A year before Truman’s re-election, he was down in the polls. Indeed, his long period of low approval numbers was part of why pollsters got their predictions of the Truman-Dewey race so wrong.
Truman was also blessed with exceptionally smart strategists. In fact, perhaps the most brilliant political memo in American politics was written by James Rowe and passed along to Truman by his friend Clark Clifford.
This great work of political strategy can be read in full on-line via the Truman Library (pdf).
It is a work in part about key groups in the electorate. Black voters were not then the stalwarts of the Democratic party that they are now, but the group had a strategy to move them to Truman. Farmers were another key group, as were progressives.
It is also a work about issues and about the conflicts between Truman and the Republican Congress.
The memo also identified Henry Wallace as a likely independent candidate and Thomas Dewey as the nominee of the Republican party.
From its analysis, it drew out a key strategic approach — for Truman to stake out a position on the left, to move left from the center — not to move to the center to pick up independents. The combination of progressives, black voters, members of unions, and farmers who were hurt by Republican policies, along with the solid south — these would enable Truman to triumph.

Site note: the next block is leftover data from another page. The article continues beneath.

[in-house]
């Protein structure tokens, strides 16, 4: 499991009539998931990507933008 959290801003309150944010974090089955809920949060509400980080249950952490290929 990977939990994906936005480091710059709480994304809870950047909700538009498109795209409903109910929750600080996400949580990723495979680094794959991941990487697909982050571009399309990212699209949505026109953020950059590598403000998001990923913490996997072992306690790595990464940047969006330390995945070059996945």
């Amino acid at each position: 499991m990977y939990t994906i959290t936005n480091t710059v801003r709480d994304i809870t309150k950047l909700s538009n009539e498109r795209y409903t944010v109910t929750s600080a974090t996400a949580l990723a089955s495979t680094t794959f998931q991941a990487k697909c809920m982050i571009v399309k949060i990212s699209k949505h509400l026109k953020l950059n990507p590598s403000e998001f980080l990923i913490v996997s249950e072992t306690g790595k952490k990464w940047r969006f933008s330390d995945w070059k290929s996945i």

The memo is clearly worth reading and admiring. Much of its analysis was correct.
But, it is worth remembering — It also got something very big and very important wrong.
The south did not remain solidly Democratic. The move to embrace civil rights policies pushed the segregated, white supremacist south away from Truman. Strom Thurmond was to run for president and, while he won about the same percentage of the vote as Wallace, he was able to win states and their electoral votes. (See this 1948 electoral college map, with Truman in red, Dewey in blue and Thurmond in green.)
The loss of 39 electoral votes in the south not only made Truman’s win even more improbable, it shows the limits of even a brilliant strategy — and the twists and turns that beset any presidential race.
Obama’s current strategists do not today appear all that brilliant, as they have pushed away their base and run toward the center, which has not embraced them. Yet the upheaval of the 1948 race suggests that neither they, nor their opponents, nor the pundits of today can predict what will unfold by November 2012.
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